Comprendre les enjeux de l'agriculture
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The development of mixed crop-livestock farming at a local level is a real possibility. Cereal growers could plant pasture to sell grass to livestock farmers. In return, the latter could retrieve some of their livestock’s manure and spread it on their neighbours’ land. This is provided that the crops are suited to the farm’s soil microclimate.

If a farm specialises in cereal crops or livestock rearing, this does not mean that mixed crop-livestock farming is an out-of-reach concept. It could be developed at the scale of a small region by associating an area dedicated to cereal production with another area dedicated to livestock.

Crop and livestock farmers would therefore both reap the benefits of polyculture: the former would introduce grass crops to their crop rotation, which they would sell to the livestock farmers. And in return, the latter would retrieve some of their livestock’s manure and spread it on the cereal growers’ land.  As their soil would be enriched with organic material, the cereal growers would reduce their expenses and fertiliser spreading.

Moreover, the grass crop would restrict the development of weeds when the plots are returned to cereal growing. Finally, the fodder gathered and distributed to animals means that cereal and protein-based food supplements no longer need to be used, provided that the pasture contains both legumes and grasses.

Creating tailored flora for a pasture

By working together, the crop and livestock farmers will draw maximum benefit from cultivated grass crops. But the flora must be adapted to the farm’s soil microclimate.

The boom in new technologies offers opportunities which were unimaginable even 20 years ago. It is now possible to tailor a pasture’s flora, depending on the expectations of crop and livestock farmers.

For each of the plants likely to be planted in a pasture, the French National Agronomic Research Institute (INRA) evaluated and quantified fifteen functions related to their environment: photosynthesis, water requirements, air CO2 concentration, temperature, etc. To reach these conclusions, the plants were cultivated in experimental micro-plots. By identifying the functions of each of these plants, the researchers are able to pinpoint the plant combinations best suited to their environment to resist high temperatures for several weeks, for example.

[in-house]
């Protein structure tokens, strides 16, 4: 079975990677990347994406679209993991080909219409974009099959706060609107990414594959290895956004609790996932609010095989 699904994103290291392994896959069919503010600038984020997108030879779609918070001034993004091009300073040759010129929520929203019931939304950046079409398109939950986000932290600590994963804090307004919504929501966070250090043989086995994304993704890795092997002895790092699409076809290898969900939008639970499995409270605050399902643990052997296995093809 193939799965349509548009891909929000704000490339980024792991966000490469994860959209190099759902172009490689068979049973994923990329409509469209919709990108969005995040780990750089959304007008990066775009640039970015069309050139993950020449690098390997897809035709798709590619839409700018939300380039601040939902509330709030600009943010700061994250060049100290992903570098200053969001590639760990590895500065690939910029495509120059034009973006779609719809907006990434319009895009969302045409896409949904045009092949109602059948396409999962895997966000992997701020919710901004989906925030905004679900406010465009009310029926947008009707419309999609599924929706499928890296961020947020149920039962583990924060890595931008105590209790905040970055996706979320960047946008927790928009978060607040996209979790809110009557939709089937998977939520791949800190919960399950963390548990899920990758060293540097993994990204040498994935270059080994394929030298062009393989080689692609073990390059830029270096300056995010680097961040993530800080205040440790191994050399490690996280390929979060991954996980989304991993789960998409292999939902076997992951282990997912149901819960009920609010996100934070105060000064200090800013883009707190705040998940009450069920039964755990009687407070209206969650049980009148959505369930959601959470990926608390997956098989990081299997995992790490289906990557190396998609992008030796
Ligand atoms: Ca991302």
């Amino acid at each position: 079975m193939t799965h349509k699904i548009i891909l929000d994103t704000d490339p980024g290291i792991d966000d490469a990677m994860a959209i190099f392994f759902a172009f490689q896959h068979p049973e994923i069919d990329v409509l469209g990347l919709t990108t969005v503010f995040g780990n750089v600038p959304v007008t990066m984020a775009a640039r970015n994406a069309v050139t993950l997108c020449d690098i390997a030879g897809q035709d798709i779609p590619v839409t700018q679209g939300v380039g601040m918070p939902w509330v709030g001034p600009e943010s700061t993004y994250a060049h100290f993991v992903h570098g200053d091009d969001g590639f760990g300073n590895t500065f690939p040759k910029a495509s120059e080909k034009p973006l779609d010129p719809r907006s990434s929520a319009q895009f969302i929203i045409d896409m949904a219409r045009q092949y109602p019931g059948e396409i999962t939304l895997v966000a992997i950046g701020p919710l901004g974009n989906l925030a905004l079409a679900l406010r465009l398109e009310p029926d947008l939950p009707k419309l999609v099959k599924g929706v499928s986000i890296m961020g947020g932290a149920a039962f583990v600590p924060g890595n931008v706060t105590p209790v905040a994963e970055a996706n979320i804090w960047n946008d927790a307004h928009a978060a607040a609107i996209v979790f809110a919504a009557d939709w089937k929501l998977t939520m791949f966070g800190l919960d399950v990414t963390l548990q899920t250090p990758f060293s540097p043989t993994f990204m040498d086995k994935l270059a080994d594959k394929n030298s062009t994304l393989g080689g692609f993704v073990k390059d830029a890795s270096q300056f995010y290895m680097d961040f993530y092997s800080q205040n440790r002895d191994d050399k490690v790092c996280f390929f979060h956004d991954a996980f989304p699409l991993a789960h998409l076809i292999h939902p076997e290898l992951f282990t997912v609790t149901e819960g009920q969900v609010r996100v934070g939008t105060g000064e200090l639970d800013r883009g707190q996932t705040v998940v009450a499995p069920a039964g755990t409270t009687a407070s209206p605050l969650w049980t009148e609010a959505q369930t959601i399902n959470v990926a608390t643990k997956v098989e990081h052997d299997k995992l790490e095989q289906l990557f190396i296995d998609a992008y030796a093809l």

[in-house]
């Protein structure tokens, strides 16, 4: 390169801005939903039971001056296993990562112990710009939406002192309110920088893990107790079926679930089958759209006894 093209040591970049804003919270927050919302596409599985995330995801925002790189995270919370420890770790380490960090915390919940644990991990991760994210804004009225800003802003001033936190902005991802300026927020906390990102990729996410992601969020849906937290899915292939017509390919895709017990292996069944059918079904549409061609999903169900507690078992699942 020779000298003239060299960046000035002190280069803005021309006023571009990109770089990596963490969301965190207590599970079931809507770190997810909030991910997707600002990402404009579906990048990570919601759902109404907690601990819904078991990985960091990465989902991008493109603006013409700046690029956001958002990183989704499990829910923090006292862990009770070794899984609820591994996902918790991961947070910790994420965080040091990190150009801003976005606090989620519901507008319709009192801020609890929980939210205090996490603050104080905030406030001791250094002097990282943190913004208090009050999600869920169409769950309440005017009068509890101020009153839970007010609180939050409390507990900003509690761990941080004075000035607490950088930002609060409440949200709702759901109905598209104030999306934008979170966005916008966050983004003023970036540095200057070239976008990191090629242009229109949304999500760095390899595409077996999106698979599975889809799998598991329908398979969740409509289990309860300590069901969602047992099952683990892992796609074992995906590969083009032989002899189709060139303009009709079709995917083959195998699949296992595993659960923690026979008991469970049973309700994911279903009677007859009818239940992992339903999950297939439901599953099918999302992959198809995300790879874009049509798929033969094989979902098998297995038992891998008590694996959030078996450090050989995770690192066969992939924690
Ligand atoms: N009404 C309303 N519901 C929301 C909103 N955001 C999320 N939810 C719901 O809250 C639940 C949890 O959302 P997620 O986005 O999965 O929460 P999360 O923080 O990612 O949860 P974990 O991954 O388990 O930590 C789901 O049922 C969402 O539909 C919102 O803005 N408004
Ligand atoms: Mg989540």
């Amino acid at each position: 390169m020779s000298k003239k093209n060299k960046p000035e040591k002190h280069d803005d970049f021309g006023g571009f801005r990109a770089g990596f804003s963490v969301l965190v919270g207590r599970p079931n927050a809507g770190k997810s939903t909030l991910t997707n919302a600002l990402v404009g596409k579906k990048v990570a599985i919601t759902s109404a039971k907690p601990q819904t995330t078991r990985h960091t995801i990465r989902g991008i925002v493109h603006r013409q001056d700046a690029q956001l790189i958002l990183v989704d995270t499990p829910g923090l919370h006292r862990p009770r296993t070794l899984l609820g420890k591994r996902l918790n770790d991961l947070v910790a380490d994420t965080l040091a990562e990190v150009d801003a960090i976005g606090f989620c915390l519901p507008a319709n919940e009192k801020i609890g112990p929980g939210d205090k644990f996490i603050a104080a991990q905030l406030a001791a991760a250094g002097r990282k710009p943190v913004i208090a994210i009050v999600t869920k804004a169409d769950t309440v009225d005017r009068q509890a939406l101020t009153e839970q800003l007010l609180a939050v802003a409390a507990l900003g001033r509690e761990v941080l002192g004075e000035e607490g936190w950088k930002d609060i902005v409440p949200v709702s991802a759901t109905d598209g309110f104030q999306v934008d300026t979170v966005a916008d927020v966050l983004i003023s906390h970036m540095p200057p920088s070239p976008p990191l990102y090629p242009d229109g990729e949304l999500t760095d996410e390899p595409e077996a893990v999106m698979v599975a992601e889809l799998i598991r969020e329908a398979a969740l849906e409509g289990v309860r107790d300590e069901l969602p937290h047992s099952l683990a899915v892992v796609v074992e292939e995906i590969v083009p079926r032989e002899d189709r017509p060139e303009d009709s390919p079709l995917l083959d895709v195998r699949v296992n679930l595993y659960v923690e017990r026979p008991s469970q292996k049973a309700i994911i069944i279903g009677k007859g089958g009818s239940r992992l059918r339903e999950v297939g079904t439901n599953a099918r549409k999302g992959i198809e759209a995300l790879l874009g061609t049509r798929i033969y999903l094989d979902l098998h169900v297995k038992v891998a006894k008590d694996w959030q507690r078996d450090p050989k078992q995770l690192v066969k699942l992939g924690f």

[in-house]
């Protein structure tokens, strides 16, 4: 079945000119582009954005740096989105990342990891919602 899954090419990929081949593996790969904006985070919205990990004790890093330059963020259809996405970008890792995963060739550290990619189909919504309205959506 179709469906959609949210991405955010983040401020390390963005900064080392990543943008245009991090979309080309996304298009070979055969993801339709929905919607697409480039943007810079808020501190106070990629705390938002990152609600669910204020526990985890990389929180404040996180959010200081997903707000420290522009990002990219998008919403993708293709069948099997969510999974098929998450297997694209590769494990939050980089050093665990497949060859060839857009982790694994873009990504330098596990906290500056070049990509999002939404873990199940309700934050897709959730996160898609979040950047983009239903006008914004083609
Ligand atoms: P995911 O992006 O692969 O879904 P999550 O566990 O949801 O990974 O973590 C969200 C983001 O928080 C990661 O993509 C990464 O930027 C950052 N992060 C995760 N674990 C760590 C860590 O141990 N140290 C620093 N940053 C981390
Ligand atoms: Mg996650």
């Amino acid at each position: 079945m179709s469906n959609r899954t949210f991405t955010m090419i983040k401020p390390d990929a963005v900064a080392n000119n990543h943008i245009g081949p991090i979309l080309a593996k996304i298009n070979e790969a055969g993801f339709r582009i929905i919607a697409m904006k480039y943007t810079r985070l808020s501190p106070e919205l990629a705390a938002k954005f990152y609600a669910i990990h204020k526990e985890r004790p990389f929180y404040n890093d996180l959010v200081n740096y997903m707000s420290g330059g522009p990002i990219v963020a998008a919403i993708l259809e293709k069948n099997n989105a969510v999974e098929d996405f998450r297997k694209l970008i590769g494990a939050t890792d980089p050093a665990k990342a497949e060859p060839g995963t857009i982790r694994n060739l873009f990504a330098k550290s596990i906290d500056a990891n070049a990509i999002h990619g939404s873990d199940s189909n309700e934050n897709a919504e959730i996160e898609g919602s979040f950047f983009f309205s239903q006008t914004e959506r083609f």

The selection also relates to the plants’ ability to deal with water shortages in summer or even to resist root asphyxia in hydromorphic soil (excess water) during winter.

The plants’ morphological response to light quality is the only function which is not yet properly understood. It is determined at an early stage: in the soil, grass tillering depends on the density of the emerged plants. But the location of cells capturing sunlight in the plant is not well understood.

However in a given space, plants suffer more from competition between each other than a lack of water or light. By growing at different paces, those which are deprived of light disappear, giving way to those which develop more quickly.

Selecting varieties adapted to higher temperatures

In temperate regions, climate change will lead, above all, to a different distribution of available water resources, and not larger rainfall deficits. The plants will need to be able to adapt to a different environment. This will affect their morphology and crop performance.

The new interactions between temperature, water and CO2 concentration will impact plant growth, their morphology and subsequently pasture population.

Climate change pits agronomic research against new challenges. Pasture crop tests are conducted in recreated artificial locations, as similar as possible to the conditions where they will grow in 20-30 years. This will allow us to select new pasture varieties.

In fact, varietal research accelerates plant natural selection. These days, “farmer seeds” help produce plants adapted to a given location. But the evolution of species is slower than the pace of climate change. These species are doomed to disappear if they do not evolve at the pace of climate change.

Frédéric Hénin